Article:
Bugging out, i.e. being mobile, is supposed to help you avoid those problems but it comes with problems of its own. First and foremost you are exposed to attack because you have no defensive positions but those you happen to be on when attacked.  When you "bug out" you leave your home and you leave your friends, family, contacts and "stuff".  You have limited supplies because you can't carry but so much.  Also, you are likely to be moving through an area where you have no ties to the local population (who might help).  Family and friends (real friends, not nodding acquaintances) can mean the difference between survival and becoming plant food. Remember also, that in leaving you are abandoning the largest part of assets you've accumulated over your lifetime.  The idea really is that you will re-establish yourself in an unpopulated area. There are those who support the concept.  I well remember Bradford Angier's book, "How to Build Your Home in the Woods".

Wherever you are you must have, as said before, food, water, heat (in cold weather), shelter (including shelter from attack i.e. defensive positions), and sanitation facilities (i.e. toilets).  Firearms might be necessary to keep these things for yourself not to mention to keep you alive.  Any injury is to be avoided and is potentially life threatening.  Merely having medical supplies isn't enough, you have to have the skill to use them correctly and without waste.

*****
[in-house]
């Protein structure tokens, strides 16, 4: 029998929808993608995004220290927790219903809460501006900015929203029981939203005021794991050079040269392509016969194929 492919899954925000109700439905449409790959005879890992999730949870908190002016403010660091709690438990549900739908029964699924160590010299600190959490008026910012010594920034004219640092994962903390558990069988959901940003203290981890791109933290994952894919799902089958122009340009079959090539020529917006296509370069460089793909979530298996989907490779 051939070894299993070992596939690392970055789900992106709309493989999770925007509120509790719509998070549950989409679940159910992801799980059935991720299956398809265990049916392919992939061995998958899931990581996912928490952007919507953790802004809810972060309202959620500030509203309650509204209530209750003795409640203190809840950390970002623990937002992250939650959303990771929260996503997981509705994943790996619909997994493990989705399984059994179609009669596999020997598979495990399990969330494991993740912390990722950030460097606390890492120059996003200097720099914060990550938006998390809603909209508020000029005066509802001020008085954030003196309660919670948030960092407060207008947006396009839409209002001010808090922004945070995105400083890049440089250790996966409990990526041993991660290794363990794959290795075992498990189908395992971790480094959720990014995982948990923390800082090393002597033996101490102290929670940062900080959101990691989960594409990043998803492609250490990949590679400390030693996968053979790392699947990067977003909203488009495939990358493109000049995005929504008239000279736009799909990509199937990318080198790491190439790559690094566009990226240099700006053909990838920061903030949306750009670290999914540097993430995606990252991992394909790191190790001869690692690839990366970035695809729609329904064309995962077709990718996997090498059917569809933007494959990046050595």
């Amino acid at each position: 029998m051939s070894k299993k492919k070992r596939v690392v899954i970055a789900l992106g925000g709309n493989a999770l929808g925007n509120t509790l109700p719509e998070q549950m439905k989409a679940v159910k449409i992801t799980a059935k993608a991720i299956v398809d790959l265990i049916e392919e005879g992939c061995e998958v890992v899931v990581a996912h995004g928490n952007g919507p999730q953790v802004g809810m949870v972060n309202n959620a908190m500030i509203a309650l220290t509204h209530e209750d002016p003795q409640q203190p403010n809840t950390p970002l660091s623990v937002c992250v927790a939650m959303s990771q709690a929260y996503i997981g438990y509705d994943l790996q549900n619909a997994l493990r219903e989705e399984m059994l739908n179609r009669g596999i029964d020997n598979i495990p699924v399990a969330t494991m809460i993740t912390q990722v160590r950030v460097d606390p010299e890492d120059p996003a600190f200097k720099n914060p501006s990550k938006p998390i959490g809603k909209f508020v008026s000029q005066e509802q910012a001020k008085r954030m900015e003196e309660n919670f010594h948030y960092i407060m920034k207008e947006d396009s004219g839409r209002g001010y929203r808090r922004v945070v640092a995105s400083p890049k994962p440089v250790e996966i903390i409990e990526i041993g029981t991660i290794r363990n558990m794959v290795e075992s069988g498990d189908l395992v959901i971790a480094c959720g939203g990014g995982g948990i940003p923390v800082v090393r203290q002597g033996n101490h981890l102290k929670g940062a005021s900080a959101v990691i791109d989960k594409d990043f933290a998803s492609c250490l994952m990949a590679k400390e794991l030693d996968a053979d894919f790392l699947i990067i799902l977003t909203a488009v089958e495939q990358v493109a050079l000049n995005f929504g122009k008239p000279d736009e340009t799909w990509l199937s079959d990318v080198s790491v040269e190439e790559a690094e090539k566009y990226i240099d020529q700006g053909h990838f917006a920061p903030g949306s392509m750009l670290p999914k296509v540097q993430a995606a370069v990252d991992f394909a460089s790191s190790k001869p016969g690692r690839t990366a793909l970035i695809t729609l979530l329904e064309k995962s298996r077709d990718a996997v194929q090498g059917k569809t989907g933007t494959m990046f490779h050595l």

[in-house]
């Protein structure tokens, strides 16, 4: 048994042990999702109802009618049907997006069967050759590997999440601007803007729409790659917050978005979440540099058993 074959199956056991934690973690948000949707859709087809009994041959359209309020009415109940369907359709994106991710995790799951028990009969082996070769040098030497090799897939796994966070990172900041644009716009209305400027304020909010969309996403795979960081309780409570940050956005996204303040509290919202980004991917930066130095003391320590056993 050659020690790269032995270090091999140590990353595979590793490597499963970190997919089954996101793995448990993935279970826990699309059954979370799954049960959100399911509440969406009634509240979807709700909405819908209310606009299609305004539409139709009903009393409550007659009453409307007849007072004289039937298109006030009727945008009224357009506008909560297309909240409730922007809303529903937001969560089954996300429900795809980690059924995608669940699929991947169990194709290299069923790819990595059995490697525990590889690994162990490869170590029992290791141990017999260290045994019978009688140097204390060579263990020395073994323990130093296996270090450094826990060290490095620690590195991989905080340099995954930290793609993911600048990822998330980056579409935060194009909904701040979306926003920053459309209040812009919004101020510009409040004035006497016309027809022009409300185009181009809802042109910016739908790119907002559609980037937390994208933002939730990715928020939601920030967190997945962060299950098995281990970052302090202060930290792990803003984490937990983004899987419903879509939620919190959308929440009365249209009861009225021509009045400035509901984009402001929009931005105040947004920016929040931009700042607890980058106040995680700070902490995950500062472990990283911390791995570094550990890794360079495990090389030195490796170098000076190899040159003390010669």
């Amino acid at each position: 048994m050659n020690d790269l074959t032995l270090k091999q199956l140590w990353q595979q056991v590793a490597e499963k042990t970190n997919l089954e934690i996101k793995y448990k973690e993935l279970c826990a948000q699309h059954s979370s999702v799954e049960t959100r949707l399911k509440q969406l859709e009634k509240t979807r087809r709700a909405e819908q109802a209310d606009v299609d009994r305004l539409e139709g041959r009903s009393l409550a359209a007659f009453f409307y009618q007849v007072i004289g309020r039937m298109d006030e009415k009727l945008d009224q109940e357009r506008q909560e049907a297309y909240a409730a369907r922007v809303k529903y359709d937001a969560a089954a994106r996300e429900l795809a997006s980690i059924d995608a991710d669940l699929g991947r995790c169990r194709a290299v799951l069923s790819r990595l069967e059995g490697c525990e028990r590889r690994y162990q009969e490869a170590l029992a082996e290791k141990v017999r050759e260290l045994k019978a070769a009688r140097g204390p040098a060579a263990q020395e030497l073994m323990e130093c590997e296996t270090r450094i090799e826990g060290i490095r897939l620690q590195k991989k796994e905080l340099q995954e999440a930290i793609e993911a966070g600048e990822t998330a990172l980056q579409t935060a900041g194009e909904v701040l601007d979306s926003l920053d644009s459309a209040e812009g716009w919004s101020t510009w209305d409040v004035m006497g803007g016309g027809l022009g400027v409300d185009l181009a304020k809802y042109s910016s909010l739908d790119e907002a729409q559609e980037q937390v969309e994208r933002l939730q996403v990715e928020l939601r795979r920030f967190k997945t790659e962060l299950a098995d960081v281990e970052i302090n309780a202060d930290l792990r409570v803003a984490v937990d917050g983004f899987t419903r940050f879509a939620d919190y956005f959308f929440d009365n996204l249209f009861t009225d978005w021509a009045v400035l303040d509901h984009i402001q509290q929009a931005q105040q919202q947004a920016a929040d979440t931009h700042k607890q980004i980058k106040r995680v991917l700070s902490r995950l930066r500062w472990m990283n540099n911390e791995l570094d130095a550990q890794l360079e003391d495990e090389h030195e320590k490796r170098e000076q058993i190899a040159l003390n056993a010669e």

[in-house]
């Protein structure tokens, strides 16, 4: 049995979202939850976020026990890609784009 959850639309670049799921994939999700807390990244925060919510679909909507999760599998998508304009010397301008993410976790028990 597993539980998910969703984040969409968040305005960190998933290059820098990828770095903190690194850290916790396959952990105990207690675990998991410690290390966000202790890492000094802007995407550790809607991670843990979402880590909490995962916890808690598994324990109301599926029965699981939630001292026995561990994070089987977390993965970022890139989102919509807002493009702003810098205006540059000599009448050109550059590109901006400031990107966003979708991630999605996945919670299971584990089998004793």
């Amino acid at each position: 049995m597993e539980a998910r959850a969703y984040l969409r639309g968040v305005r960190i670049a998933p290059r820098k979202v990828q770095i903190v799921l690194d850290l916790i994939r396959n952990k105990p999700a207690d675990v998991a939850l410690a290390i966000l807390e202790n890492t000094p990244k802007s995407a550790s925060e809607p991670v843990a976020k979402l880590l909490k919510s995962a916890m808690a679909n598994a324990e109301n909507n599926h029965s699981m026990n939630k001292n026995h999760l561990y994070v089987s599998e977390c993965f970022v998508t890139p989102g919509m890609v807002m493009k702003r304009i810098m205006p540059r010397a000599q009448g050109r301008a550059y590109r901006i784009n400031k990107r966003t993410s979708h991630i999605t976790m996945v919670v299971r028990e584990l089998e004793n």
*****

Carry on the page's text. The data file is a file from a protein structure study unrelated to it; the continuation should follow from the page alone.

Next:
Many ridicule such considerations as a waste of time.  Is it?  Ask those who have lived through hurricanes, wildfires, earthquakes, floods and riots.  Did reasoned preparations help them?  Of course they did.

The first thing you need is water. Without water all other choices lose their "optional" status. Stores of water, means of purification and an idea where you might get more if you need to are things you should have ready and on hand.

You need flexibility. You may have decided to hunker down and ride it out but if something happens to destroy that you need the option to move. Having a plan to bug out and fuel in a vehicle capable of going makes it a more reasonable option if worst comes to worst and you have to move.

Of course flexibility also means you have to have the means to stay and ride it out.